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Changes to the UK's Corporate Governance Code put focus on executive remuneration

The Financial Reporting Council (FRC) has now published the 2018 Corporate Governance Code. Although the new Code looks very different in its "shorter and sharper" form, the remuneration provisions are, as expected, largely unchanged in substance.

The FRC highlights two particular points as being a response to public concern over executive remuneration. The first of these is a requirement on remuneration committees to take into account workforce remuneration and related policies when setting directors' pay. The second is an insistence that remuneration committees should retain discretion to override formulaic calculations of performance-related pay, where the formula outcome is not justified. Companies will need to review their existing share plans, performance conditions and remuneration policies and consider the extent to which they should be amended to add performance underpins and potentially the ability to use discretion in the opposite direction. The Code is of course still a "comply or explain" regime, but it could be difficult to explain a decision not to increase the remuneration committee's discretion in this way.

Other points to note include the following:

  • The new Code introduces a requirement that to be qualified to chair a remuneration committee a director must have served on a remuneration committee for at least 12 months. The FRC has clarified that it need not necessarily be the same remuneration committee.
  • In terms of plan design, the Code remains neutral as between performance based LTIP awards and restricted shares, although one of the factors which the Code states that remuneration committees should take into account when determining remuneration policy is simplicity.
  • However the Code clarifies that the minimum expectation in terms of time period is five years, comprising the vesting period and where necessary, a subsequent holding period. It also states that share awards should be released for sale on a phased basis. It is not completely clear how that should be interpreted. While there is already a market expectation that new plans will include a five year period, remuneration committees will need to consider whether existing plans should be amended to include a holding period.
  • The new Code does not impose a rule requiring executives who leave the company to retain some or all of their shares for a period after their departure. However it does require companies to have a formal policy on the point. That will be an obvious immediate action point for remuneration committees. It will be interesting to see what practice develops.
  • The new Code contains a requirement to include in the company's annual report a description of the work of the remuneration committee. This will overlay the existing Companies Act requirements. The detailed requirements include:
    • an explanation of the strategic rationale for executive directors’ remuneration policies, structures and any performance metrics;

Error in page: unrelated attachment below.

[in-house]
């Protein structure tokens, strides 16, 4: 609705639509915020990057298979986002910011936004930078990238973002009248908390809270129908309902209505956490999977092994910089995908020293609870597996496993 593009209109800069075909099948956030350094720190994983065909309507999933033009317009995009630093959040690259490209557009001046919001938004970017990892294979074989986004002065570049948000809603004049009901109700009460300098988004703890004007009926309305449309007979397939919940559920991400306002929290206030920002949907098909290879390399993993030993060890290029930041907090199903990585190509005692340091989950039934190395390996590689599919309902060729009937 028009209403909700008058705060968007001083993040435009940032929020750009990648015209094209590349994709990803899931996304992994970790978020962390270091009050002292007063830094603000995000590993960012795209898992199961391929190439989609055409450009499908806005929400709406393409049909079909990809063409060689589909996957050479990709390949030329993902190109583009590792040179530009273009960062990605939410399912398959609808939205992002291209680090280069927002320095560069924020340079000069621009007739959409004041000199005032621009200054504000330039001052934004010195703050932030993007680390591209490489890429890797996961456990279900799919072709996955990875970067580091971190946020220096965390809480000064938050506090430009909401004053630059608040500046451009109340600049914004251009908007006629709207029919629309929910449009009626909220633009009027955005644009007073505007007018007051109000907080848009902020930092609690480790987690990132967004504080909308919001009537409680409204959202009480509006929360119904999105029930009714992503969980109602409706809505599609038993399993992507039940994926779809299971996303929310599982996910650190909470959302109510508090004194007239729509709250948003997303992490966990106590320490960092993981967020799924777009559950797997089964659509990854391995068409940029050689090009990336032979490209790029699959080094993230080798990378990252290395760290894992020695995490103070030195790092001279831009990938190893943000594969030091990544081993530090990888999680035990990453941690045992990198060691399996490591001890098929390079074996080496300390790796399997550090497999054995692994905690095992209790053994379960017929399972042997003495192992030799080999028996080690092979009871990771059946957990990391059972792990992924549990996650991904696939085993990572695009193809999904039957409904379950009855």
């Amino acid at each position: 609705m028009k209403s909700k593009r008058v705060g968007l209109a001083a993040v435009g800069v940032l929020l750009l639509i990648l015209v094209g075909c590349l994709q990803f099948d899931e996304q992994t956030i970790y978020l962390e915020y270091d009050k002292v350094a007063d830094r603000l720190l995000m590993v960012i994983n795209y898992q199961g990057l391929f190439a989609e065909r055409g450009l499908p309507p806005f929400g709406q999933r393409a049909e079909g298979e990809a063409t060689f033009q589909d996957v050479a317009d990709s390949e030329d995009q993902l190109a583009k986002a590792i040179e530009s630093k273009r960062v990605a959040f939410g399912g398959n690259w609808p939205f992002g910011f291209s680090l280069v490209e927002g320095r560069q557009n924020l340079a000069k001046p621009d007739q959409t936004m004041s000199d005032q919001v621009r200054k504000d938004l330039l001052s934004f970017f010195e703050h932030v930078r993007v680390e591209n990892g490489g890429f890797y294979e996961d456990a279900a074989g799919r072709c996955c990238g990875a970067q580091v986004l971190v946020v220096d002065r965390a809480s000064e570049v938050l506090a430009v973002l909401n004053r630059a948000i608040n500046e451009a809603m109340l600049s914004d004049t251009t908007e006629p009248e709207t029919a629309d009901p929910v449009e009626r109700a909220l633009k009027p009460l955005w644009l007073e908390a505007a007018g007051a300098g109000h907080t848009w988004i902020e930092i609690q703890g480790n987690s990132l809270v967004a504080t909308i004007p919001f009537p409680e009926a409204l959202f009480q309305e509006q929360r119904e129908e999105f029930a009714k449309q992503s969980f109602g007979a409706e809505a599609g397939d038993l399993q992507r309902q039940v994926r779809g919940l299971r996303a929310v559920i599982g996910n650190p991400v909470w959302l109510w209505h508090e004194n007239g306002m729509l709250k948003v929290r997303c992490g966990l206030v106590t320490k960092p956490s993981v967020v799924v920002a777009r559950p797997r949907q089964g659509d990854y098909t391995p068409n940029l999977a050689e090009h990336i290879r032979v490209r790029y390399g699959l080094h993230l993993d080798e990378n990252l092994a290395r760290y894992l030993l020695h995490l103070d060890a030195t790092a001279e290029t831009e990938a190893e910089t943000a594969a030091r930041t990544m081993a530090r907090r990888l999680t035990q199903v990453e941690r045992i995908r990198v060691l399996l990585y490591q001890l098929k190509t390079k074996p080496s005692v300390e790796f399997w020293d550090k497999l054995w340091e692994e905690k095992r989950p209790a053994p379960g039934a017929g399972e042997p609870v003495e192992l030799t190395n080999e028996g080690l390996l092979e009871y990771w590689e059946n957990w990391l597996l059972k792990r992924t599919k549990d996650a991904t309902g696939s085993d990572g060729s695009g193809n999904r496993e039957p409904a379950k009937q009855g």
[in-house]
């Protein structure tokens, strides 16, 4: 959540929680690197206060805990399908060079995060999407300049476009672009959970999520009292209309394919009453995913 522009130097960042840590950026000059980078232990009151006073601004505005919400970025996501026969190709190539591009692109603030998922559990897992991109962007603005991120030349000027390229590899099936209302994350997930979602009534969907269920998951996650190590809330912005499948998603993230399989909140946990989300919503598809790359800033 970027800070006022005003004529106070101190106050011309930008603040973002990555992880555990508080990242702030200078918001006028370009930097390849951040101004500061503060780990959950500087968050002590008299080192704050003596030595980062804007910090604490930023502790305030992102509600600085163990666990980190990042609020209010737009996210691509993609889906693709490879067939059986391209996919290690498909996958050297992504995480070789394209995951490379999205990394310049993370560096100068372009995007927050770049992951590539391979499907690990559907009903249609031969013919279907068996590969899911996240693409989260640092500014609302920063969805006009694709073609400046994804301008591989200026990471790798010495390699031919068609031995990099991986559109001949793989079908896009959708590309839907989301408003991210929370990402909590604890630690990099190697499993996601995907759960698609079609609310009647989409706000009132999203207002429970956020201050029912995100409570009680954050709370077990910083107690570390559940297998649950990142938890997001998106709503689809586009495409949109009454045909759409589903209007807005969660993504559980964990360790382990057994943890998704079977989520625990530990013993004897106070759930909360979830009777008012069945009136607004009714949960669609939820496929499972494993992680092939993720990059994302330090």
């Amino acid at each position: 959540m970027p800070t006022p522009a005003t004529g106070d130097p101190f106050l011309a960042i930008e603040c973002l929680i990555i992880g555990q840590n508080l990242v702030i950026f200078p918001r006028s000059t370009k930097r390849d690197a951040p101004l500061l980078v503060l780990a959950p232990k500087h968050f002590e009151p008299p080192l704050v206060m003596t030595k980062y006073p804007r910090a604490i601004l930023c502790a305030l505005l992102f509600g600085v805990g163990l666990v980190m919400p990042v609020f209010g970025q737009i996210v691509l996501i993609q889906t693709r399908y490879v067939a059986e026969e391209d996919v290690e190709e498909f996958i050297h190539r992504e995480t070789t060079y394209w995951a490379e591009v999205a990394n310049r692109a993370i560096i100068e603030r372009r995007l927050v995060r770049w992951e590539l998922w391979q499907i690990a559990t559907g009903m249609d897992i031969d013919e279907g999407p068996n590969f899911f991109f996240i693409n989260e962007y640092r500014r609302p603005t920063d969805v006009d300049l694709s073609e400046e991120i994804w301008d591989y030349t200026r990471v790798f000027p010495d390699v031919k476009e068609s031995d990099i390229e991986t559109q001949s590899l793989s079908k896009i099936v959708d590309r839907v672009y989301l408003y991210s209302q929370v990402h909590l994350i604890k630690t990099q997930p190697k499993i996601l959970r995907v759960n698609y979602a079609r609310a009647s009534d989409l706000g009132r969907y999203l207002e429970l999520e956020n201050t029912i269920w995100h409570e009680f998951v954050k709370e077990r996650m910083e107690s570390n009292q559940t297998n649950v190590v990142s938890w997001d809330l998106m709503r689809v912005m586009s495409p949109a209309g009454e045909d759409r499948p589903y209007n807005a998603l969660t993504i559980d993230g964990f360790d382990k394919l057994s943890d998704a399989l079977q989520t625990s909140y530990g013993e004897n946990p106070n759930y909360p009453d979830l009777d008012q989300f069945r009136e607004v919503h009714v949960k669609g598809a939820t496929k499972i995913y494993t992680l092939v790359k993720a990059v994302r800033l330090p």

• reasons why the remuneration is appropriate using internal and external measures, including pay ratios and pay gaps;
    • a description, with examples, of how the remuneration committee has addressed the factors which the Code tells it to take account of when setting remuneration policy (clarity, simplicity, risk, predictability of return, proportionality and alignment with culture);
    • whether the remuneration policy operates as intended in terms of company performance and quantum, and, if not, what changes are necessary;
    • what engagement has taken place with shareholders and the impact this has had on remuneration policy and outcomes;
    • what engagement with the workforce has taken place to explain how executive remuneration aligns with wider company pay policy (backing up the requirement mentioned above to take into account workforce remuneration); and
    • what discretion has been applied to remuneration outcomes and the reasons why.
  • Rather oddly, the provision in the previous Code requiring new LTIPs to be approved by shareholders has been removed. Although many companies will be required to obtain shareholder approval under the listing rules or the Companies Act this means that AIM listed companies who choose to follow the Code will not be subject to this requirement.

Although the new Code only applies to accounting periods beginning on or after 1 January 2019, remuneration committees will clearly need to take it into account now when considering changes to remuneration policies.

Today the FRC has released the 2018 UK Corporate Governance Code which puts the relationships between companies, shareholders and stakeholders at the heart of long-term sustainable growth in the UK economy. The new shorter, sharper Code is the product of extensive consultation.


tax, incentives, incentives and remuneration, public companies, private companies

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